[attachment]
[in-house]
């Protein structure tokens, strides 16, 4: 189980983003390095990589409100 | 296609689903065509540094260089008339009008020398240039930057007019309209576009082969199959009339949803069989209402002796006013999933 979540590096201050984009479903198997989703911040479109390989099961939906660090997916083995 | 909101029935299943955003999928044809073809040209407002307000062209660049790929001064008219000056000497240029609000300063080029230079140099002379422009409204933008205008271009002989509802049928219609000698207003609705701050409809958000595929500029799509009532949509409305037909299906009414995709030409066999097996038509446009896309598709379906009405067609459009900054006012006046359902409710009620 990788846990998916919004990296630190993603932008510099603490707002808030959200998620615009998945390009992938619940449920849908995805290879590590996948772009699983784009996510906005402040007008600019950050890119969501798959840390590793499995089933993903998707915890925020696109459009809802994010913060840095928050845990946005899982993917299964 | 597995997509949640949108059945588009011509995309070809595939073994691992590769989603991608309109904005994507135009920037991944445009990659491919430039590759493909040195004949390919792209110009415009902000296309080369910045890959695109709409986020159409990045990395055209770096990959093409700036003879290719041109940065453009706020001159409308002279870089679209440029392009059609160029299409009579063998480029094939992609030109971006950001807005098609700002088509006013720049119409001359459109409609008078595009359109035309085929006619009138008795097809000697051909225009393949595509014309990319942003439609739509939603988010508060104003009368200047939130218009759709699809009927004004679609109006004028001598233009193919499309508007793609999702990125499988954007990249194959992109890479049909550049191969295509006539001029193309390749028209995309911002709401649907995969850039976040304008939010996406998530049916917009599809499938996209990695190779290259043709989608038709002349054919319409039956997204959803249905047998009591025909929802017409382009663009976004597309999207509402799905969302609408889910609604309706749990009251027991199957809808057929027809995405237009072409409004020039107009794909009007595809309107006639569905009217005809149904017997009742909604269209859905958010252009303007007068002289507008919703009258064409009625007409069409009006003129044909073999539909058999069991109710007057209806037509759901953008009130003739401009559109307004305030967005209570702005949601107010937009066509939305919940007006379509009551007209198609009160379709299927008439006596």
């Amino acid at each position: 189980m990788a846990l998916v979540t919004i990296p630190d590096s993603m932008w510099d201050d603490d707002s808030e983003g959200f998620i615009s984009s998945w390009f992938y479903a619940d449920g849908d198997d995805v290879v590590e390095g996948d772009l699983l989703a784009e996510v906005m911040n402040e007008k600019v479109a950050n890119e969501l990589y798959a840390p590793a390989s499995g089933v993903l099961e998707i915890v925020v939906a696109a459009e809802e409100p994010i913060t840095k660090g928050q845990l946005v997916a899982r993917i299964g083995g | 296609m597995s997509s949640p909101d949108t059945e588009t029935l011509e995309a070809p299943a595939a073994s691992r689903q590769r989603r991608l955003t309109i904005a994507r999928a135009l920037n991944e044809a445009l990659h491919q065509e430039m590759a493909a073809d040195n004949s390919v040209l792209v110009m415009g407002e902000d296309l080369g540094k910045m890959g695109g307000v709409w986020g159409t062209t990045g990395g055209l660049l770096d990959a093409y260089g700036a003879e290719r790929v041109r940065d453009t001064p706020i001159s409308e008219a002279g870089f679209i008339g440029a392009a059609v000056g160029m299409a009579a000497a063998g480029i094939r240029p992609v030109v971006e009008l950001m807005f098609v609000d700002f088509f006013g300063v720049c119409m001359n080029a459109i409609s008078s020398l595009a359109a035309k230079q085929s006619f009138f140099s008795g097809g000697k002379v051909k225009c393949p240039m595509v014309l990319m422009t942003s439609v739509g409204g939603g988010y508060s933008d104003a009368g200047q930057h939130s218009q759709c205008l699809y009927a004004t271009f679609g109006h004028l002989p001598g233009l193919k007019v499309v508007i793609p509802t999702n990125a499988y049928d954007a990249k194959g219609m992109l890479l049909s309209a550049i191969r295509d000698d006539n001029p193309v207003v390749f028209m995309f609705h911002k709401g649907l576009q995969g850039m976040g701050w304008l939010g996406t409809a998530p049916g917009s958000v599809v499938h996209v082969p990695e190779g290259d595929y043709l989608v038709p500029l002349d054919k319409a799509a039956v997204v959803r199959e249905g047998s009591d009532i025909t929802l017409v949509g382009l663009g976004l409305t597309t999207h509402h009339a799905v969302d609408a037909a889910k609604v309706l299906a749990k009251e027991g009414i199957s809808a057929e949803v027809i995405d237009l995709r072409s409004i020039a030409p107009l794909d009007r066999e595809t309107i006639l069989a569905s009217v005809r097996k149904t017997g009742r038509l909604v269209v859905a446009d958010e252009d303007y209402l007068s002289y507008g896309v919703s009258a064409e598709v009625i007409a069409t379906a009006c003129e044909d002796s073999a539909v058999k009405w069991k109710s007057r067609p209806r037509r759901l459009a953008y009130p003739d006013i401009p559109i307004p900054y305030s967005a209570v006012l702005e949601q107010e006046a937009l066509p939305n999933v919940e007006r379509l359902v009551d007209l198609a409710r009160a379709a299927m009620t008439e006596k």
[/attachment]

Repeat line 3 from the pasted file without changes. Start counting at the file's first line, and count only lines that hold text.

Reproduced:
């Amino acid at each position: 189980m990788a846990l998916v979540t919004i990296p630190d590096s993603m932008w510099d201050d603490d707002s808030e983003g959200f998620i615009s984009s998945w390009f992938y479903a619940d449920g849908d198997d995805v290879v590590e390095g996948d772009l699983l989703a784009e996510v906005m911040n402040e007008k600019v479109a950050n890119e969501l990589y798959a840390p590793a390989s499995g089933v993903l099961e998707i915890v925020v939906a696109a459009e809802e409100p994010i913060t840095k660090g928050q845990l946005v997916a899982r993917i299964g083995g | 296609m597995s997509s949640p909101d949108t059945e588009t029935l011509e995309a070809p299943a595939a073994s691992r689903q590769r989603r991608l955003t309109i904005a994507r999928a135009l920037n991944e044809a445009l990659h491919q065509e430039m590759a493909a073809d040195n004949s390919v040209l792209v110009m415009g407002e902000d296309l080369g540094k910045m890959g695109g307000v709409w986020g159409t062209t990045g990395g055209l660049l770096d990959a093409y260089g700036a003879e290719r790929v041109r940065d453009t001064p706020i001159s409308e008219a002279g870089f679209i008339g440029a392009a059609v000056g160029m299409a009579a000497a063998g480029i094939r240029p992609v030109v971006e009008l950001m807005f098609v609000d700002f088509f006013g300063v720049c119409m001359n080029a459109i409609s008078s020398l595009a359109a035309k230079q085929s006619f009138f140099s008795g097809g000697k002379v051909k225009c393949p240039m595509v014309l990319m422009t942003s439609v739509g409204g939603g988010y508060s933008d104003a009368g200047q930057h939130s218009q759709c205008l699809y009927a004004t271009f679609g109006h004028l002989p001598g233009l193919k007019v499309v508007i793609p509802t999702n990125a499988y049928d954007a990249k194959g219609m992109l890479l049909s309209a550049i191969r295509d000698d006539n001029p193309v207003v390749f028209m995309f609705h911002k709401g649907l576009q995969g850039m976040g701050w304008l939010g996406t409809a998530p049916g917009s958000v599809v499938h996209v082969p990695e190779g290259d595929y043709l989608v038709p500029l002349d054919k319409a799509a039956v997204v959803r199959e249905g047998s009591d009532i025909t929802l017409v949509g382009l663009g976004l409305t597309t999207h509402h009339a799905v969302d609408a037909a889910k609604v309706l299906a749990k009251e027991g009414i199957s809808a057929e949803v027809i995405d237009l995709r072409s409004i020039a030409p107009l794909d009007r066999e595809t309107i006639l069989a569905s009217v005809r097996k149904t017997g009742r038509l909604v269209v859905a446009d958010e252009d303007y209402l007068s002289y507008g896309v919703s009258a064409e598709v009625i007409a069409t379906a009006c003129e044909d002796s073999a539909v058999k009405w069991k109710s007057r067609p209806r037509r759901l459009a953008y009130p003739d006013i401009p559109i307004p900054y305030s967005a209570v006012l702005e949601q107010e006046a937009l066509p939305n999933v919940e007006r379509l359902v009551d007209l198609a409710r009160a379709a299927m009620t008439e006596k």